European and US stocks fell after Federal Reserve Chairman Ben Bernanke indicated the central bank would take no new steps to boost the US economy and ward off another recession.
In a highly anticipated speech at a conference in Jackson Hole, Wyoming, Bernanke did not suggest that the Fed might embark on a new round of bond-buying to increase the money supply in the economy. He did, however, suggest the US government may need to act to stimulate hiring and growth.
The Fed has already pledged low interest rates through to 2013. Some central bank watchers say the Fed has reached the limits of what a central bank can do to aid an economy that is beleaguered by problems that monetary policy can't fix — high unemployment and massive government debt.
"He appears to be saying that the politicians need to start pulling their weight," said Paul Dales, Senior US economist at Capital Economics.
By late afternoon in Europe, Britain's FTSE 100 was down 0.8 percent at 5,088.35 while Germany's DAX shed 1.6 percent to 5,494.83 and France's CAC-40 slipped 1.8 percent to 3,060.27.
Wall Street also dropped, with the Dow down 0.3 percent at 11,111.83 and the S&P 500 down less than 0.1 percent at 1,158.78.
Market sentiment was hurt earlier by figures showing the slowdown in the US is occurring faster than predicted.
The Commerce Department said the US economy grew in the April-June quarter at a 1 percent annual rate, down from an earlier estimate of 1.3 percent and below analyst expectations for a 1.1 percent reading. The data renewed concerns that the US might be headed for another recession.
In Asia, Japan's Nikkei 225 swung between gains and losses throughout the day before closing with a 0.3 percent gain at 8,797.78. South Korea's Kospi rose 0.8 percent after a volatile morning to 1,778.95.
Hong Kong's Hang Seng gave up early gains and fell 0.9 percent to 19,582.88. Benchmarks in Australia, Singapore and the Philippines were also lower while stocks in mainland China were mixed.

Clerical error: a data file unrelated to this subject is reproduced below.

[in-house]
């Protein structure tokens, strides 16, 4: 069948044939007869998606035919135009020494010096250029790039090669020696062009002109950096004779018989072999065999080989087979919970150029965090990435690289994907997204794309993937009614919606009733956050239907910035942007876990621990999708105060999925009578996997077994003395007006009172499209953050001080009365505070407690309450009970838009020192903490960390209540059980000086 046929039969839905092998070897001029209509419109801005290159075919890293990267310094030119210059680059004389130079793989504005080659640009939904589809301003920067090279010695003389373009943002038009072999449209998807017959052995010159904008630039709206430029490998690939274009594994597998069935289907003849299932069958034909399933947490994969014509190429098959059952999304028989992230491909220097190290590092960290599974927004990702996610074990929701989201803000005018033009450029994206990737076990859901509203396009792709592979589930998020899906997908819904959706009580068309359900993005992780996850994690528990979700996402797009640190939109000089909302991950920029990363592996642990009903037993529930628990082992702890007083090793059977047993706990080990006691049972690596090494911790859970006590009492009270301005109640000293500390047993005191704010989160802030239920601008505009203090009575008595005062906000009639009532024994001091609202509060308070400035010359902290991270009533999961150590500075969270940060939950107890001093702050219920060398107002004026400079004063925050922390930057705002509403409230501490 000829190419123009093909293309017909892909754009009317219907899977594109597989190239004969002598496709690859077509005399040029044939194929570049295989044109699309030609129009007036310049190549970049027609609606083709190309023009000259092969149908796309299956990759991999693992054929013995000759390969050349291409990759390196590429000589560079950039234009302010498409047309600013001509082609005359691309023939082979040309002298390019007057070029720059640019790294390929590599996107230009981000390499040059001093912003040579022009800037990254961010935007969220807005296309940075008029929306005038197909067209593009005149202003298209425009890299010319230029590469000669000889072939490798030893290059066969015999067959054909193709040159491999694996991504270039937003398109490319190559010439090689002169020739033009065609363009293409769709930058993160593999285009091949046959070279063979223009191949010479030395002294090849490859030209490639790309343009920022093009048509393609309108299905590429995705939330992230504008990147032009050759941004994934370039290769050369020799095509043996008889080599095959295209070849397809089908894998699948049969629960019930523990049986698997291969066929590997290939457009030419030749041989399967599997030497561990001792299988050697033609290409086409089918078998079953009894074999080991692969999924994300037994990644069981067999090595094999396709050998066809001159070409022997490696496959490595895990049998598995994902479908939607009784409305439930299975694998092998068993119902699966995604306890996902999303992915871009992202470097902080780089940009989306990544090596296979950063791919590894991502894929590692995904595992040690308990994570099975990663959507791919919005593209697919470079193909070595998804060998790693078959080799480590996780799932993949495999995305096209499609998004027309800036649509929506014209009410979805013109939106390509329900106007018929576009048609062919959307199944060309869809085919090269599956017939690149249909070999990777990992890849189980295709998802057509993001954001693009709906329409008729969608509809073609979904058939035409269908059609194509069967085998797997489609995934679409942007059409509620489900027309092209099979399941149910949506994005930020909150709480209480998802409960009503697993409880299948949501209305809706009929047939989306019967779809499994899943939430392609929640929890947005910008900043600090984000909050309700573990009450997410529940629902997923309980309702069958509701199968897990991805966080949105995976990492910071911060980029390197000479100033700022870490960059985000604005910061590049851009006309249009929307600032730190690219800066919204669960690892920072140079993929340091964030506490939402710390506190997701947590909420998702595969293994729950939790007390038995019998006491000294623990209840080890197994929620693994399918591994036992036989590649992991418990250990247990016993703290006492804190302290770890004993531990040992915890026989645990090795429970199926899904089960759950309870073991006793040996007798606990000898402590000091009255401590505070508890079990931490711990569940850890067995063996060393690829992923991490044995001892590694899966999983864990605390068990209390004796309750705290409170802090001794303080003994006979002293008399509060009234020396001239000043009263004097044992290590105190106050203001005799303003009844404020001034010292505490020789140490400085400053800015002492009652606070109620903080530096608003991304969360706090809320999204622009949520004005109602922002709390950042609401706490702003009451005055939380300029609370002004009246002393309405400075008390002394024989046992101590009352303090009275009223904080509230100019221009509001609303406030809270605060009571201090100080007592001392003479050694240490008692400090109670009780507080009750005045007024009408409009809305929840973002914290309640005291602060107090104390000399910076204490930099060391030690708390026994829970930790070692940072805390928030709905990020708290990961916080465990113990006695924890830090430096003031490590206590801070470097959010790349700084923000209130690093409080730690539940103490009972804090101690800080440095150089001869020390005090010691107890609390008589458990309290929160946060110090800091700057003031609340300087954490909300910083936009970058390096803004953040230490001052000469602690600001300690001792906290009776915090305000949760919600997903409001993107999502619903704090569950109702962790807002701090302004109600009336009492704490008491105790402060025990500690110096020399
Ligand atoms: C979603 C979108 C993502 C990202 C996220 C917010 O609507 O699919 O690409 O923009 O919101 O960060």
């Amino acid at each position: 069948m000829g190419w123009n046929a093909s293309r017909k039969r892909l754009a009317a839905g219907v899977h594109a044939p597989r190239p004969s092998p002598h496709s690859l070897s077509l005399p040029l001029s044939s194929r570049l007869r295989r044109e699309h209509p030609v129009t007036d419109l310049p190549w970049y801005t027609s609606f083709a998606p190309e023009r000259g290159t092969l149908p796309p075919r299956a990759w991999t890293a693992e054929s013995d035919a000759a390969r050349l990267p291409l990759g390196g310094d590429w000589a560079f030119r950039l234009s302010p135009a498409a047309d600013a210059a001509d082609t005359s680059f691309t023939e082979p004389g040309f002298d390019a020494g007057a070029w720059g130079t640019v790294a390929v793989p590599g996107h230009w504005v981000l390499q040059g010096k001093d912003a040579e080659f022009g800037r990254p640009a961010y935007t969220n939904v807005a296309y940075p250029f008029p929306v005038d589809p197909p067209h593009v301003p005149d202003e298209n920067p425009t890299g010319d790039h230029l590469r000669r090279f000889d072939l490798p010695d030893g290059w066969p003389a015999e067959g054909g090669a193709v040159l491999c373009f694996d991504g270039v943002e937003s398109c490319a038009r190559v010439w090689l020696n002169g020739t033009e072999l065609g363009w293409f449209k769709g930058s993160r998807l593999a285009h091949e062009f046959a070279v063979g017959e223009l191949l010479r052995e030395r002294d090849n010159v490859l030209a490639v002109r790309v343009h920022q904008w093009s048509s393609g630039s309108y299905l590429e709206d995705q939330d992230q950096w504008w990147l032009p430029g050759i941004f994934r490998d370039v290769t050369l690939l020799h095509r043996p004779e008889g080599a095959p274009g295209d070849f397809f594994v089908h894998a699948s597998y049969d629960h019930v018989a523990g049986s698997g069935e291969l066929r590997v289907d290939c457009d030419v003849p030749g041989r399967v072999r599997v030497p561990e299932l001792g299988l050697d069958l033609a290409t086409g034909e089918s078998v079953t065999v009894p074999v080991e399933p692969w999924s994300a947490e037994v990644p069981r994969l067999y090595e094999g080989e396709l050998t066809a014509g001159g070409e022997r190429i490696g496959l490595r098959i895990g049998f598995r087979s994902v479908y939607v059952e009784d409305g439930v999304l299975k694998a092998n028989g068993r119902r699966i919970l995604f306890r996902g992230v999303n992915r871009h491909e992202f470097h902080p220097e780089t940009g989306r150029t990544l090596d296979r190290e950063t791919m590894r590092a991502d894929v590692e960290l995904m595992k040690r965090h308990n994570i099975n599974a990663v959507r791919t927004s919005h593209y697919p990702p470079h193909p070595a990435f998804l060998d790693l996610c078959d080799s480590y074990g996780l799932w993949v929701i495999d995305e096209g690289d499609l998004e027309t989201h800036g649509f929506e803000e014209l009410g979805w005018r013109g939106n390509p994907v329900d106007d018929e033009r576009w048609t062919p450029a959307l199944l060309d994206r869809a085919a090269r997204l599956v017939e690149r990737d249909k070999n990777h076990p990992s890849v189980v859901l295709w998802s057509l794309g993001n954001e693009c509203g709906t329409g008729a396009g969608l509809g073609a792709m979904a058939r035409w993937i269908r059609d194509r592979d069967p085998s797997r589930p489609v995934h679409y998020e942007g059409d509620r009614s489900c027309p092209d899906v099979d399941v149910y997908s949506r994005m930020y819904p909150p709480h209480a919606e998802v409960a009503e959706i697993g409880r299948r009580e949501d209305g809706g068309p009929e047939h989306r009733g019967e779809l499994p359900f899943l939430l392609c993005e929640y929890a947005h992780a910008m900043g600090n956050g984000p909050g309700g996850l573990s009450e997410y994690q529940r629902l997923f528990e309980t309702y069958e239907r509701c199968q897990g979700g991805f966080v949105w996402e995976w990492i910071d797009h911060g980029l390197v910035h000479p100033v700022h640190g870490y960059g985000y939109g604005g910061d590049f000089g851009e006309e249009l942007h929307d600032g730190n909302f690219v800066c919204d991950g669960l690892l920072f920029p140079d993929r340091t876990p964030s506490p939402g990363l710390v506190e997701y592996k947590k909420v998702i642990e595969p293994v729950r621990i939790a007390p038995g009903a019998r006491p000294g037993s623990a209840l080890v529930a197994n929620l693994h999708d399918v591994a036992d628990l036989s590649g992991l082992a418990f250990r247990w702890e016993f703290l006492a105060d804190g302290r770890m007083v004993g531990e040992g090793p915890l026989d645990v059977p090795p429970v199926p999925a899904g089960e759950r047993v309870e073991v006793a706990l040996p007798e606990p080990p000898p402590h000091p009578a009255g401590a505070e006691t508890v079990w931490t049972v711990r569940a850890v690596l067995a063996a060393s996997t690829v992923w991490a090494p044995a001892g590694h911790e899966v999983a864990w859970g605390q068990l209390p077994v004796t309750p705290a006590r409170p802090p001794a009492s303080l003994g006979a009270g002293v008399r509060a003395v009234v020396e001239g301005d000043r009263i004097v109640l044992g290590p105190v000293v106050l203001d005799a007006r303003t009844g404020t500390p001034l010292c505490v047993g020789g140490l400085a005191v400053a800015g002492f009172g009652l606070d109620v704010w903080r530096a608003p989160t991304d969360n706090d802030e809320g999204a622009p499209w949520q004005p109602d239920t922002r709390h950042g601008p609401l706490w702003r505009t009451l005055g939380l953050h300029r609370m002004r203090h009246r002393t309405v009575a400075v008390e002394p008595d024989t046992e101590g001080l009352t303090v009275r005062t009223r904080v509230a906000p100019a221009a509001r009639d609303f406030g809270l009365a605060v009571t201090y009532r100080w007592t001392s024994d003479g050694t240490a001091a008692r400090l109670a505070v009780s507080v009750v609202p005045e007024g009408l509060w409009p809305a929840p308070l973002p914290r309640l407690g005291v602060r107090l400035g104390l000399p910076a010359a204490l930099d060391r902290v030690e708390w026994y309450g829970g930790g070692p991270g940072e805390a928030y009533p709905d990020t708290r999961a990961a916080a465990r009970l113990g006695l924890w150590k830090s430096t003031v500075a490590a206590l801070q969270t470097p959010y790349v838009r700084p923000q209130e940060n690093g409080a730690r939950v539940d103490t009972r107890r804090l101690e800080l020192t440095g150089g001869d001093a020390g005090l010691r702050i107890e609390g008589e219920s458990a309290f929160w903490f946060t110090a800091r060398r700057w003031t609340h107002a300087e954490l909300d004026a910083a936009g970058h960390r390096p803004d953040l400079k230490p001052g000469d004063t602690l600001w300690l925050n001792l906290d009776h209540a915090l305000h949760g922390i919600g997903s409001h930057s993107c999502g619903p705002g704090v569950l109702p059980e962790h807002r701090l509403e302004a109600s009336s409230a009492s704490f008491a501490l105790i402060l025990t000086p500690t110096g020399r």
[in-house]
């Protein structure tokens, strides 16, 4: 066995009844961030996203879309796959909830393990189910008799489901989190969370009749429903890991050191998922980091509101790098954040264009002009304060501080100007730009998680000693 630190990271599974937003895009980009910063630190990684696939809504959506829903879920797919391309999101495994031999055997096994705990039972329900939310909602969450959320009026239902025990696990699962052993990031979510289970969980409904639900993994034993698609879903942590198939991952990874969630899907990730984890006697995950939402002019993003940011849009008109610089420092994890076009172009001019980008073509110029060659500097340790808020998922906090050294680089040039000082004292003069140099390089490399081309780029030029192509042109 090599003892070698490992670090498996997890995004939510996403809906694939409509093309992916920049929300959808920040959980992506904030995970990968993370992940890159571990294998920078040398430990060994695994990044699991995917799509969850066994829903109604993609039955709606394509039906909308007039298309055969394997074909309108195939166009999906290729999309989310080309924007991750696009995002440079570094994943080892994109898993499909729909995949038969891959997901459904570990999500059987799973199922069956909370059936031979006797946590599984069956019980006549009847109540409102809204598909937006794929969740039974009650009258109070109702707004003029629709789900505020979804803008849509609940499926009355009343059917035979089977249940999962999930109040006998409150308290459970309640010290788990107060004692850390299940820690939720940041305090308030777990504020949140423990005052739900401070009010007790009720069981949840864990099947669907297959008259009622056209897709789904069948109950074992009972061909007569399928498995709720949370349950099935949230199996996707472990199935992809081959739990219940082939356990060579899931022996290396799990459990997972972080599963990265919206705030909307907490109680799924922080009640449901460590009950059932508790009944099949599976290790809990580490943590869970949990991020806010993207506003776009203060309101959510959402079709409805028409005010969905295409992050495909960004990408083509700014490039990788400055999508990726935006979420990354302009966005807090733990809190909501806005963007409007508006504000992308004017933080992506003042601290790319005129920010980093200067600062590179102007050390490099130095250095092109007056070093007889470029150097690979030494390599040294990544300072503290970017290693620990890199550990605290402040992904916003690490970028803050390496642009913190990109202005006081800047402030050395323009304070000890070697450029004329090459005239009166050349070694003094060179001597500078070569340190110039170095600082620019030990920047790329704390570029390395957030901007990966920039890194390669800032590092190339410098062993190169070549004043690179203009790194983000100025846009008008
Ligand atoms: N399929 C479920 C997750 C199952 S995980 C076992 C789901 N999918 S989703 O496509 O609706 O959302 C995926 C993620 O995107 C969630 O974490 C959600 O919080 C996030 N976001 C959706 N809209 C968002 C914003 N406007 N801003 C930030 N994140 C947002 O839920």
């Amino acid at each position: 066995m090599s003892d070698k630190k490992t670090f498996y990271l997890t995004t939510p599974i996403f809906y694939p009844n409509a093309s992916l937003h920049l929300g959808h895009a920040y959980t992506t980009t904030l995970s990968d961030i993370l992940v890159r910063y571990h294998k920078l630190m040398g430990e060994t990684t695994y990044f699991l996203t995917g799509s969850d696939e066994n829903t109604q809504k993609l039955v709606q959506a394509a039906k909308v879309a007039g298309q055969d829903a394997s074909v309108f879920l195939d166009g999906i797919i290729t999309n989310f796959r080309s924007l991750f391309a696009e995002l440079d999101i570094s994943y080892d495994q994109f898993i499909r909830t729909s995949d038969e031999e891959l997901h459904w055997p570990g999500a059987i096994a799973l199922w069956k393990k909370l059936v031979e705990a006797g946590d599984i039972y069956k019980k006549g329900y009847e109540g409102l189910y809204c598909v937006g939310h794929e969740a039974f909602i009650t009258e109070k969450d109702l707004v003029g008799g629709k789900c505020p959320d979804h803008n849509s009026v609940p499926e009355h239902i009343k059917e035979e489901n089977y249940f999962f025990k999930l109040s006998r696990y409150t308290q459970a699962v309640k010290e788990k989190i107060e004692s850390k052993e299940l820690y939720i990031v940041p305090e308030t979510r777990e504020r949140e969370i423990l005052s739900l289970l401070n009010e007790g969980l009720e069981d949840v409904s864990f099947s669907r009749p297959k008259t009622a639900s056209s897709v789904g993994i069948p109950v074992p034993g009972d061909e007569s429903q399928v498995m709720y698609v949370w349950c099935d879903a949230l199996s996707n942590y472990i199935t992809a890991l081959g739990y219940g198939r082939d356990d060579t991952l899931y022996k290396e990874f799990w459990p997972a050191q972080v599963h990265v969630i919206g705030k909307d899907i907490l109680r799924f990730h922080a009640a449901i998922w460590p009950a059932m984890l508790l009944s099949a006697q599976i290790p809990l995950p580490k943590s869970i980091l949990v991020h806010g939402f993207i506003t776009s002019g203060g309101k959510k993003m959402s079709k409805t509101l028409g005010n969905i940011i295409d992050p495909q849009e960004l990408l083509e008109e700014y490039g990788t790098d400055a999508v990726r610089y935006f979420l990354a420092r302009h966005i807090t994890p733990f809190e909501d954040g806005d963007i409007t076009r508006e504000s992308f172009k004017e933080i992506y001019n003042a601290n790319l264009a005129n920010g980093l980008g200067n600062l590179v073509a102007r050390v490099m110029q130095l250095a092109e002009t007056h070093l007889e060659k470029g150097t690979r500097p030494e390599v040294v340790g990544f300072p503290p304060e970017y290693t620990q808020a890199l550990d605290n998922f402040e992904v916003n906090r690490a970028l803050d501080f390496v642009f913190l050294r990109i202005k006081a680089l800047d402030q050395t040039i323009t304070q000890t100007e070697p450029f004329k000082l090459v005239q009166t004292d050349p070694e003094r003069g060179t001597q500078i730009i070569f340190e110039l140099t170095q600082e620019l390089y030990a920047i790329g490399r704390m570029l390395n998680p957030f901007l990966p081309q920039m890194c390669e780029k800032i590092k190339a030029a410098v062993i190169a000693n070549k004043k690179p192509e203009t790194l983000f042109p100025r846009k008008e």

Worries that the US could be headed for another recession have in recent weeks caused huge volatility in equities, bonds and foreign exchange.
On Thursday, Germany's main index suffered a flash slide — about 4 percent in 15 minutes — that analysts and traders were at a loss to explain but which dented investor confidence in other global markets.
Bank stocks got some initial support from news that billionaire investor Warren Buffett will invest $5 billion in troubled Bank of America, the largest US bank. Those gains, however, did not last long as the wider market fell.
Mainland Chinese shares were mixed with the benchmark Shanghai Composite Index edging 0.1 percent lower to 2,612.19, after dipping almost 1 percent earlier in the day. The smaller Shenzhen Composite Index gained 0.3 percent to 1,169.95.
In currency trading, the euro dipped to $1.4344 from $1.4368 late in New York on Thursday. The dollar slipped to 77.03 yen from 77.55 yen.
Benchmark oil for October delivery was down $1.91 to $83.99 in electronic trading on the New York Mercantile Exchange. Crude rose 14 cents to finish at $85.30 on Thursday. In London, Brent crude for October delivery was down 48 cents to $110.14 on the ICE Futures exchange.
Traders were watching the violence in Libya for any signs that the country might stabilize and start working on restoring some of the 1.6 million barrels of oil it used to produce before its civil war erupted.
That and fears of a global economic slowdown have weighed on oil prices in recent days.